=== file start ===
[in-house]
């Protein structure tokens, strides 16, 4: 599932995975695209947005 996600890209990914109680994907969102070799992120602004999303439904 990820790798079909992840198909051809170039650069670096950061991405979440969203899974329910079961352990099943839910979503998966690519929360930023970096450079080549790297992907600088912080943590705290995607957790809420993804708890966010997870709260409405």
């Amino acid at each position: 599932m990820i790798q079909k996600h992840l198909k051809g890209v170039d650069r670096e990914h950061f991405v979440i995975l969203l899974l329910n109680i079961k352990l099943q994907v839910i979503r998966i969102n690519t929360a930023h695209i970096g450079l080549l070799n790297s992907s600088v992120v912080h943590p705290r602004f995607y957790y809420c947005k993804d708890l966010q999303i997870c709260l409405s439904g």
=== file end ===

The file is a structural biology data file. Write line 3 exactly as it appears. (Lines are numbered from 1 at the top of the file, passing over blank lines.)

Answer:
């Amino acid at each position: 599932m990820i790798q079909k996600h992840l198909k051809g890209v170039d650069r670096e990914h950061f991405v979440i995975l969203l899974l329910n109680i079961k352990l099943q994907v839910i979503r998966i969102n690519t929360a930023h695209i970096g450079l080549l070799n790297s992907s600088v992120v912080h943590p705290r602004f995607y957790y809420c947005k993804d708890l966010q999303i997870c709260l409405s439904g």